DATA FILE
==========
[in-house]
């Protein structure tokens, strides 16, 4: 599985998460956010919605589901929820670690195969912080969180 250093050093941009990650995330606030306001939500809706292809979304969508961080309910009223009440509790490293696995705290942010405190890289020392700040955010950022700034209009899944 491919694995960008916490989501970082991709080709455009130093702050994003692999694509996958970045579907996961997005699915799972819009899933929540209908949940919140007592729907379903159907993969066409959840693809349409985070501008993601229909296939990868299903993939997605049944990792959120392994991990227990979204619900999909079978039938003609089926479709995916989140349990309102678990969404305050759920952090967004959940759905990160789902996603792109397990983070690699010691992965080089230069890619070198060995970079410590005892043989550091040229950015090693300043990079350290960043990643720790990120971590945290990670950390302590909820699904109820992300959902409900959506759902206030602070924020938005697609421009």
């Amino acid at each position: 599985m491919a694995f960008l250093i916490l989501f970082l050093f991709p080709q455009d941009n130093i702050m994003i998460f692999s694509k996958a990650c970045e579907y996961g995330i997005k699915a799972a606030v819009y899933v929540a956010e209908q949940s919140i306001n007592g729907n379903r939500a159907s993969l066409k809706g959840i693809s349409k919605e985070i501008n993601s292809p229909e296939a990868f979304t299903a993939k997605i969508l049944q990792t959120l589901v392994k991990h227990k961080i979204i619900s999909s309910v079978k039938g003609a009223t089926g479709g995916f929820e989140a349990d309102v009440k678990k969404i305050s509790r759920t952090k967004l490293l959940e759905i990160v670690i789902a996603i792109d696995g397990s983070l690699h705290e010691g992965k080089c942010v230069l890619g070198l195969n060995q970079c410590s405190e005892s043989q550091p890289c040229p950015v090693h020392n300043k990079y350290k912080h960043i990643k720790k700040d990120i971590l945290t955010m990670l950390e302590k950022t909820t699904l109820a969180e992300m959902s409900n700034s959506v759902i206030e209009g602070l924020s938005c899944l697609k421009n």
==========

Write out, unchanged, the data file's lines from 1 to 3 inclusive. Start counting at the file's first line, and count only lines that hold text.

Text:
[in-house]
């Protein structure tokens, strides 16, 4: 599985998460956010919605589901929820670690195969912080969180 250093050093941009990650995330606030306001939500809706292809979304969508961080309910009223009440509790490293696995705290942010405190890289020392700040955010950022700034209009899944 491919694995960008916490989501970082991709080709455009130093702050994003692999694509996958970045579907996961997005699915799972819009899933929540209908949940919140007592729907379903159907993969066409959840693809349409985070501008993601229909296939990868299903993939997605049944990792959120392994991990227990979204619900999909079978039938003609089926479709995916989140349990309102678990969404305050759920952090967004959940759905990160789902996603792109397990983070690699010691992965080089230069890619070198060995970079410590005892043989550091040229950015090693300043990079350290960043990643720790990120971590945290990670950390302590909820699904109820992300959902409900959506759902206030602070924020938005697609421009």
């Amino acid at each position: 599985m491919a694995f960008l250093i916490l989501f970082l050093f991709p080709q455009d941009n130093i702050m994003i998460f692999s694509k996958a990650c970045e579907y996961g995330i997005k699915a799972a606030v819009y899933v929540a956010e209908q949940s919140i306001n007592g729907n379903r939500a159907s993969l066409k809706g959840i693809s349409k919605e985070i501008n993601s292809p229909e296939a990868f979304t299903a993939k997605i969508l049944q990792t959120l589901v392994k991990h227990k961080i979204i619900s999909s309910v079978k039938g003609a009223t089926g479709g995916f929820e989140a349990d309102v009440k678990k969404i305050s509790r759920t952090k967004l490293l959940e759905i990160v670690i789902a996603i792109d696995g397990s983070l690699h705290e010691g992965k080089c942010v230069l890619g070198l195969n060995q970079c410590s405190e005892s043989q550091p890289c040229p950015v090693h020392n300043k990079y350290k912080h960043i990643k720790k700040d990120i971590l945290t955010m990670l950390e302590k950022t909820t699904l109820a969180e992300m959902s409900n700034s959506v759902i206030e209009g602070l924020s938005c899944l697609k421009n």